The Health Ministry said that some 28 States and Union Territories were testing more than the WHO’s guideline of 140 tests a day per million. The all-India average was 479, which the government considers robust. However, several countries are testing far greater numbers on an average.

Goa, Delhi, Tripura, Jammu & Kashmir and Tamil Nadu had increased their testing capacity and were testing more than the nation’s average.

Although the daily testing numbers had gone up, it was clear that India had woken up rather late to the ‘test, treat and track’ approach, as a result of which infections were far ahead of testing capacities.

Maharashtra, Tamil Nadu, Andhra Pradesh, Karnataka, Delhi, Uttar Pradesh, West Bengal, Telangana, Bihar and Gujarat accounted for the bulk of the caseload, but there is hardly any State left where no fresh cases are being reported.

Uttar Pradesh, for instance, was at the bottom of the list of States contributing to the caseload for many months. With over one lakh confirmed cases, it is now in the sixth place.

Export of ventilators

On August 4, even as the Health Secretary declared that there had been a progressive decline in the case fatality rate since June, he also announced that the government had decided to lift the ban on the export of ventilators.

The formal decision came in the form of a notification from the Directorate General of Foreign Trade in the Department of Commerce, which stated that “all ventilators, including any artificial respiratory apparatus or oxygen therapy apparatus or any other breathing appliance or device” whose export was prohibited under the existing policy could now be exported.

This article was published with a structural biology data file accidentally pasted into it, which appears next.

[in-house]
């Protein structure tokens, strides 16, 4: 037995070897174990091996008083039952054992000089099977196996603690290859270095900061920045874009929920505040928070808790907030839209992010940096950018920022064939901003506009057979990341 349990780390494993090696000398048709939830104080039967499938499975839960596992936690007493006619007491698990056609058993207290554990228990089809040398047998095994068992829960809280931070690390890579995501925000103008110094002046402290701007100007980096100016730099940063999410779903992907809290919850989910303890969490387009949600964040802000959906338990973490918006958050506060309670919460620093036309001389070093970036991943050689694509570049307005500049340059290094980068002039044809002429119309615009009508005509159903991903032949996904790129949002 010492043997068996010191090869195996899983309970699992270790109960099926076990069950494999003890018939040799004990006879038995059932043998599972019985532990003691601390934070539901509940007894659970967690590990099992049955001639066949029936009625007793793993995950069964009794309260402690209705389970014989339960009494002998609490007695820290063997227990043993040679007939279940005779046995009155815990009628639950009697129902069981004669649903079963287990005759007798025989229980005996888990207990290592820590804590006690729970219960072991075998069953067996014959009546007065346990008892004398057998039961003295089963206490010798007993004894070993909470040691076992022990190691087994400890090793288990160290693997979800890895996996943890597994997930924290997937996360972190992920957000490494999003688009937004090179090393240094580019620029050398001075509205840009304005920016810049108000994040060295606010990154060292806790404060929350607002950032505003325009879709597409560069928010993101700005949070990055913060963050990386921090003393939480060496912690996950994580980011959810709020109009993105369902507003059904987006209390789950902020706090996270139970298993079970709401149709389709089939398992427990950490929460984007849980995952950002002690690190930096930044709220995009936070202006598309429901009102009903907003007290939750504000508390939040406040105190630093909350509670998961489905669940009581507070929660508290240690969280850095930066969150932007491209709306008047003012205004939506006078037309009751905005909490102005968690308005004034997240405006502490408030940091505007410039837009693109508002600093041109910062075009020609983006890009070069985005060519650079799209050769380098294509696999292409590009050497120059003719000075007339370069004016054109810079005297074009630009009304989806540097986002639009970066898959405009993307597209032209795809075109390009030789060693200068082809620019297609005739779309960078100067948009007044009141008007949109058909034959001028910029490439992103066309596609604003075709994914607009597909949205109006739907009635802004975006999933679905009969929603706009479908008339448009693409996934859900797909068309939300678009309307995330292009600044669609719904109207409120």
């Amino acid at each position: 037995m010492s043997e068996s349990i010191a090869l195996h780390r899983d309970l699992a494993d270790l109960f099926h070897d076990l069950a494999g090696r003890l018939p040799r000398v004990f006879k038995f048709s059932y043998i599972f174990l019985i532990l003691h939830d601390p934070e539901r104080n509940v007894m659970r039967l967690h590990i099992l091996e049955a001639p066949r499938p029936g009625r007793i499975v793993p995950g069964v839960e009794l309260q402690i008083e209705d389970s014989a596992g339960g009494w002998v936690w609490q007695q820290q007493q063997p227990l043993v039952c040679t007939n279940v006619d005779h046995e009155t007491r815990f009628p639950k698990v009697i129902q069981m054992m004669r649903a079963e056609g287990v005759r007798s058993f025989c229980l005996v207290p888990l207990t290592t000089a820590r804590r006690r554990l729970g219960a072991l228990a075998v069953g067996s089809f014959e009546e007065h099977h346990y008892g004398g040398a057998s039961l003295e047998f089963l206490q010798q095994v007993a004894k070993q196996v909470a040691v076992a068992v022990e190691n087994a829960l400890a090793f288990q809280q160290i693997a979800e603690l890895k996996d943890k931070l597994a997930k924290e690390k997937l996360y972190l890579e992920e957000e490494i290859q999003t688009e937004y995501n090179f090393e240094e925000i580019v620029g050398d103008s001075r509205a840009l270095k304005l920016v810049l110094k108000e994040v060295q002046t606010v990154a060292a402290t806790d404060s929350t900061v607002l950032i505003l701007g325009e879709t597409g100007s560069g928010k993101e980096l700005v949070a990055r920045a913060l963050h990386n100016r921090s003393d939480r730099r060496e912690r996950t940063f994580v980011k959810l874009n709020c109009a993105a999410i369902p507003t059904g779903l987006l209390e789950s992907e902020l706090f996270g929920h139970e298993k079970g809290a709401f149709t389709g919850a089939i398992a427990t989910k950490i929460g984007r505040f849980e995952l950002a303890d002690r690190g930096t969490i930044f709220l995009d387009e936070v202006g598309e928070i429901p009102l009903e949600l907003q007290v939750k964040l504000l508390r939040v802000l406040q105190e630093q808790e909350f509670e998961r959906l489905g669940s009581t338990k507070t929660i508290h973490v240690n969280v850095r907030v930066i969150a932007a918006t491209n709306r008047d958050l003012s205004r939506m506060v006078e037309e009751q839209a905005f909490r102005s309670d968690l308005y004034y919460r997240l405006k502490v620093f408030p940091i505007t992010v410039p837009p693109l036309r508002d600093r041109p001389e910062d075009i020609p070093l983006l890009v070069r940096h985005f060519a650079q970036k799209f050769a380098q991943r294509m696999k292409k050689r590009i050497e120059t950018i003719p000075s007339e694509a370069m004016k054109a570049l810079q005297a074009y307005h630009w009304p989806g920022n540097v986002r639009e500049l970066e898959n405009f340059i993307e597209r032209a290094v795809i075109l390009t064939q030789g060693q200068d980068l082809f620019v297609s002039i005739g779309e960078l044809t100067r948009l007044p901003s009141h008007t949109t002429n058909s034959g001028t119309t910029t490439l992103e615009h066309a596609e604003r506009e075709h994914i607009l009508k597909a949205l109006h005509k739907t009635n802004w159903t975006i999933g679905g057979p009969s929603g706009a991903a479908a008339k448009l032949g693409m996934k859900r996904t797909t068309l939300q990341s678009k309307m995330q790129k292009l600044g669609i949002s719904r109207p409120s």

The lifting of the ban defied logic given the rising number of cases and daily deaths.

The Health Secretary also gave a presentation on “Make in India” ventilators in which he said that India was now self-sufficient in the production and supply of ventilators.

The Indian ventilator market had grown from 8,510 units to 18,000, all of them domestically produced. They had been supplied to States and were being installed in more than 700 hospitals. The government had placed orders for the domestic production of a total of 60,000 ventilators, which was the projected demand during the pandemic, he said.

Two public sector units had been given the charge to produce 43,500 ventilators and Maruti Suzuki was to supply another 10,000.

The government has been in denial mode for a long time now. Its recent discovery of the merits of aggressive testing and contact tracing should be complemented with adequate health infrastructure and life-saving equipment.